Wow. I can’t believe it’s been two months since I wrote a Snails on Trails entry. The Snails have hiked a few trails in the two months, but I’ve neglected my goal to document something about each one on this blog.
Oh well, life happens.
I did write about my big solo adventure at the end of June. Those 15-miles at the Castle in the Clouds were amazing. They also wrecked my feet. The next morning I woke up with excruciating heel pain. I self-diagnosed a case of plantar fasciitis in both feet. A month later, after little relief from the pain, I went to the doctor and had my self-diagnosis confirmed. If you’ve ever experienced plantar fasciitis you know how painful it is. Yikes!
But, as Earl will attest to, I’m a stubborn old Snail. I still continued to hike, perhaps a bit slower than slow, but I still hiked.
In July, we returned to Baxter State Park, the home to Mount Katahdin, the northern terminus of the Appalachian Trail.
Here’s a quick summary of our 5 days at Baxter State Park: The weather was amazing! We climbed two 4,000 ft mountains (North Brother and Hamlin Peak). We hiked approximately 30-35 miles total.
After hiking North Brother, we discovered a cool place called The Ledge. We swam/floated in a mountain river (oh the joy of removing some hiker stank!). The water was icy cold and felt wonderful!
Two days later we hiked Hamlin Peak. Oh my goodness that trail was a tough one! Not that any of the trails on Katahdin are easy. It was a hot day and we were working hard to scramble up and over those rocks to reach the summit. Earl actually ran out of water!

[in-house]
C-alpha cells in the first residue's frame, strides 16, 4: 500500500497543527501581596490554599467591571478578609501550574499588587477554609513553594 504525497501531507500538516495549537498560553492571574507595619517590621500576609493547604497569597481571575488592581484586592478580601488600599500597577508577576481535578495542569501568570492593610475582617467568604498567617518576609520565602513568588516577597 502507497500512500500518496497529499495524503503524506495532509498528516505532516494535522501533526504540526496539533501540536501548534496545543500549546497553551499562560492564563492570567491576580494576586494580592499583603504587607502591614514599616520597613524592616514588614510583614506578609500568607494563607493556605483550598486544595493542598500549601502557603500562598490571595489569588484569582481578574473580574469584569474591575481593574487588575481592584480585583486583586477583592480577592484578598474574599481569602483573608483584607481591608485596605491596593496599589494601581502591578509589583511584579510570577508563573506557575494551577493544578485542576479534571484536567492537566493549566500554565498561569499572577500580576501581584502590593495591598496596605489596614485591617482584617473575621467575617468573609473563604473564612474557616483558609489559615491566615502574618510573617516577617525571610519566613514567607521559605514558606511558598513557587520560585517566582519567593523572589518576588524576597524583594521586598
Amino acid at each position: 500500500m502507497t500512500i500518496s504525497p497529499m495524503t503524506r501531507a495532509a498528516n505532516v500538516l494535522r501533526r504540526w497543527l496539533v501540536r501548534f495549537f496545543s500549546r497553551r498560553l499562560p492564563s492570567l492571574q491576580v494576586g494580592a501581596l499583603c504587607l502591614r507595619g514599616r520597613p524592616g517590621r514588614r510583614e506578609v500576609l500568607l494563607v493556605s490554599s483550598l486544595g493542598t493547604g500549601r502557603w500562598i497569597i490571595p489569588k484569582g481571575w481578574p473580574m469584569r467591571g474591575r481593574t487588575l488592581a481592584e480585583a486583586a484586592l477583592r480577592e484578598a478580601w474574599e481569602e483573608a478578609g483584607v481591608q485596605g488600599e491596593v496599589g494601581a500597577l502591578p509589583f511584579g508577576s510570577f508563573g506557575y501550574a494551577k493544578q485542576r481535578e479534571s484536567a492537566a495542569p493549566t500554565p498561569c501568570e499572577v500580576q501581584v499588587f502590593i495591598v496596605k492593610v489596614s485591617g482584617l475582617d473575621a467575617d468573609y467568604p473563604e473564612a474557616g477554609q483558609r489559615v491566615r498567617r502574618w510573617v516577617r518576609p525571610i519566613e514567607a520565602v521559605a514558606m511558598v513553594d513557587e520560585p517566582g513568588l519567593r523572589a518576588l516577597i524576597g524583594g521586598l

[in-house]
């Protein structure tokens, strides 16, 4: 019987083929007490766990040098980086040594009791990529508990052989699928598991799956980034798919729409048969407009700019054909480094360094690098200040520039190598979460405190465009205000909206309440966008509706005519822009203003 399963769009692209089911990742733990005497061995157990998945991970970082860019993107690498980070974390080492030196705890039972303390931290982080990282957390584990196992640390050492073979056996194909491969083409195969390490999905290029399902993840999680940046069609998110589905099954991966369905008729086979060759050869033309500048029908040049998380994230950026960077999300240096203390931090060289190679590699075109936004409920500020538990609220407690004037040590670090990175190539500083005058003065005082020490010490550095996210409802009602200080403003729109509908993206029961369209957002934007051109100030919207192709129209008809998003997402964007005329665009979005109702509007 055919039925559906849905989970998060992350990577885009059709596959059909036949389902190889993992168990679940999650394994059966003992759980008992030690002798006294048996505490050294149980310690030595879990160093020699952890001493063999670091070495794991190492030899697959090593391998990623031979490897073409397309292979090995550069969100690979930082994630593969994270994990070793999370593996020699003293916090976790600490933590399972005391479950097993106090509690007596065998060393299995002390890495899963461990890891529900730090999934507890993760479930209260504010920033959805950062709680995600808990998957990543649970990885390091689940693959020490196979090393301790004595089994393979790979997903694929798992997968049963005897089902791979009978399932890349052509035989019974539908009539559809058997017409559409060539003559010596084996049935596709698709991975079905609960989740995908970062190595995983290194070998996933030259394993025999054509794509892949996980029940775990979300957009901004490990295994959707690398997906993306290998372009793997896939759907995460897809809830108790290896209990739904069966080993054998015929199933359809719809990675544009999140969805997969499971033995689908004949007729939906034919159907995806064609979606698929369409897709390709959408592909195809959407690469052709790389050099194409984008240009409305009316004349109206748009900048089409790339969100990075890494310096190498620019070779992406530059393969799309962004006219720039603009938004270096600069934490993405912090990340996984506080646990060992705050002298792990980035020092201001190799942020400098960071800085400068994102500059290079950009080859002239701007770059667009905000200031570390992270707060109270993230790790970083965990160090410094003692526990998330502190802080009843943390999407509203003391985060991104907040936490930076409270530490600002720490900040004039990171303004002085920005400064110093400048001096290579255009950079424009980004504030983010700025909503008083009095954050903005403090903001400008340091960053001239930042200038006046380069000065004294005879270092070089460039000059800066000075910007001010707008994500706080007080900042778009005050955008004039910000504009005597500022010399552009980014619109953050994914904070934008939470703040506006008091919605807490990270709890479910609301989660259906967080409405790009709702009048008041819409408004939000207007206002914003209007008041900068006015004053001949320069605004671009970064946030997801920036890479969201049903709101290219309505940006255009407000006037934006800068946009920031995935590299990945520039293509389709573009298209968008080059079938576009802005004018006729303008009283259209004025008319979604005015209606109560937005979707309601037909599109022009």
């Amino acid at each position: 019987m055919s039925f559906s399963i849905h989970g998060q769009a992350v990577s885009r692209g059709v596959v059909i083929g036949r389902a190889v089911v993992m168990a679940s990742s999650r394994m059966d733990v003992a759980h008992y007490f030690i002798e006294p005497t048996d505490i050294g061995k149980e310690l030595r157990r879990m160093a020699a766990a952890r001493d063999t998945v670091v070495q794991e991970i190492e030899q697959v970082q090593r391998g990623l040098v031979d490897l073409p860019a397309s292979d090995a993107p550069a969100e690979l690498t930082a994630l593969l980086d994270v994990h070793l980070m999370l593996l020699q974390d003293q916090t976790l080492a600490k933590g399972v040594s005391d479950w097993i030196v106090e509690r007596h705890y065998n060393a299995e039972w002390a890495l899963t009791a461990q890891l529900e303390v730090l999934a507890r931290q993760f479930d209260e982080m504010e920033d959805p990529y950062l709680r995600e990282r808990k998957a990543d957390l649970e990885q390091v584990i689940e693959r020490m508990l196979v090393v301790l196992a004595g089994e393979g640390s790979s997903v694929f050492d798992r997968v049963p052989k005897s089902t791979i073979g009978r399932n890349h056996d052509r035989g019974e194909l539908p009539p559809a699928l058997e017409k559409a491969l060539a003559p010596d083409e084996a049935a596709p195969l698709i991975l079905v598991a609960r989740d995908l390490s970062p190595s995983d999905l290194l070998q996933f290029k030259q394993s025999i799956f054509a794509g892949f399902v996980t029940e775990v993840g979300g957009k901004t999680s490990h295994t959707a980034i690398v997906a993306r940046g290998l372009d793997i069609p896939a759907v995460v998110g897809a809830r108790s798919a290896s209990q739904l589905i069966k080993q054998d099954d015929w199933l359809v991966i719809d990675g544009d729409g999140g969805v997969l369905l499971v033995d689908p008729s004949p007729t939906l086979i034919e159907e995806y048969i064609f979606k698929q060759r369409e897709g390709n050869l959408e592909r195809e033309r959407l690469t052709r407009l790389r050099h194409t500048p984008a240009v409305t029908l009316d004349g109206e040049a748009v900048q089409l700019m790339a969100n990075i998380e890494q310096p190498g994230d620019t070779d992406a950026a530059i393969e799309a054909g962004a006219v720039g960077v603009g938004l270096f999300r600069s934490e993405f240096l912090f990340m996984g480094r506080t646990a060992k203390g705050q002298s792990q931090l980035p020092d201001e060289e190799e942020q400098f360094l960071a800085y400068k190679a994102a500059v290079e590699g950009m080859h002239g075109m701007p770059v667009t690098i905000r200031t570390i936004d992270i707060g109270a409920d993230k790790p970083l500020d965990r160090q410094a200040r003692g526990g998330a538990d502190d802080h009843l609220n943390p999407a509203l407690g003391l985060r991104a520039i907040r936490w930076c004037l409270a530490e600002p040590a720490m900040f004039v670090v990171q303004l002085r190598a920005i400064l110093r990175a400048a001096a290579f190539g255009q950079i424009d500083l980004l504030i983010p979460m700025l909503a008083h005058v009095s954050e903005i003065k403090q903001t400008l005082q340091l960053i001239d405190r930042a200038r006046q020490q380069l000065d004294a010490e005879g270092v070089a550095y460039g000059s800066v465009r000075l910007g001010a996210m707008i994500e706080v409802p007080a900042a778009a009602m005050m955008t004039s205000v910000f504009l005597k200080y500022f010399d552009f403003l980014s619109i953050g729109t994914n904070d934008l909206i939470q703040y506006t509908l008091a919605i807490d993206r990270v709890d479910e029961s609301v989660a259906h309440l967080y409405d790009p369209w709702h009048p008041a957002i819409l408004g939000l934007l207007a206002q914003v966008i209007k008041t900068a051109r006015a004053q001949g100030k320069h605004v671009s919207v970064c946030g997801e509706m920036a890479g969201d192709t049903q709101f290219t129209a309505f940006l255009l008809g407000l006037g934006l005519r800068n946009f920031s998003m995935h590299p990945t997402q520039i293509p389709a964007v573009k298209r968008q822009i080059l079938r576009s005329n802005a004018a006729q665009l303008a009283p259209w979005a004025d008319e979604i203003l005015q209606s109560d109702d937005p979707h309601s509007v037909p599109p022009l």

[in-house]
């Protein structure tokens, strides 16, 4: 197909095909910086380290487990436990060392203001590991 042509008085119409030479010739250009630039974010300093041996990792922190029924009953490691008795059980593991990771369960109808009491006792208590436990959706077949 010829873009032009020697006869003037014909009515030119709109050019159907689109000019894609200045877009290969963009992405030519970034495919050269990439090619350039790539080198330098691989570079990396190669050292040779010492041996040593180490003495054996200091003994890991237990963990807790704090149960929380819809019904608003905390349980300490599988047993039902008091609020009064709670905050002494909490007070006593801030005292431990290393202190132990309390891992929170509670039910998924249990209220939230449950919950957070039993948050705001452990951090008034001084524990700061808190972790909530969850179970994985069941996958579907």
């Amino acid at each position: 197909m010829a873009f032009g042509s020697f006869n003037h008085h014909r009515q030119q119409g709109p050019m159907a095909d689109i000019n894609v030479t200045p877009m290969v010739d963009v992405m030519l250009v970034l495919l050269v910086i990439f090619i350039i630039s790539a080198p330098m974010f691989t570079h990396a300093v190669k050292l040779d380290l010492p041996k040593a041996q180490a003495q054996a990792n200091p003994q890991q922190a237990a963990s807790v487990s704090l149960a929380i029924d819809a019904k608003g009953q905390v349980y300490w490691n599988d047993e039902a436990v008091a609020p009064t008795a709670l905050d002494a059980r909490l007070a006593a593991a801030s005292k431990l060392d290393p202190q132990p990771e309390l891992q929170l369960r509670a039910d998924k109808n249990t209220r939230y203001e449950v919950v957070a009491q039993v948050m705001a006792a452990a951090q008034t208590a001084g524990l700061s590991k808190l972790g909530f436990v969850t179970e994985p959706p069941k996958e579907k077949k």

Luckily there was a wonderful spring at the top so we were able to refill our water bottles. Pure, cold, yummy mountain water. Few things taste better (except maybe pizza or ice cream!)
As for wildlife…
We saw 3 deer, 1 fawn, 1 moose, half a dozen rabbits, 3 or 4 toads, a dozen squirrels, and a variety of birds.
One of the deer was a few feet off the trail. I saw it, stopped and pointed. Earl looked at ground level thinking I was pointing out another squirrel. He just is NOT impressed with squirrels. HA HA When he finally saw the doe, he was pretty surprised that it seemed not to care that we were right next to it. I think he was even more surprised that I actually saw it. HA HA
Another deer walked thru our campsite on our final morning in the Park. It stopped to lick chicken bits off the grill as it walked by the fire pit.
The wildlife highlight was definitely seeing a moose! When we arrived at the Roaring Brook campsite, we checked in with the park ranger. Earl asked him, “Where are all the moose?” The man laughed and said, “People think this place is a zoo with moose around every corner.” Earl said, “But seriously, where are the moose.” HA HA
The ranger told us that moose are frequently spotted in one of the ponds not far from the campsite. He said it might be moose dinner time in about an hour.
We set up our lean-to and headed over to the pond. Sure enough, we saw a moose! We stood and watched her for 30-45 minutes. She walked out into the pond and started tearing up plants for dinner. Nom nom nom. What a beautiful sight!
We talked with some interesting people during our five-day stay: a couple of Appalachian Trail section hikers; one man who finished a thru hike a year or two ago; and other people just enjoying the gift of the park.
It was an amazing vacation, but like all vacations, it had to come to an end… which was probably a good thing because the hiker funk was starting to grow between my toes. HA HA Showers never feel quite so good as when you’ve gone without one for five days!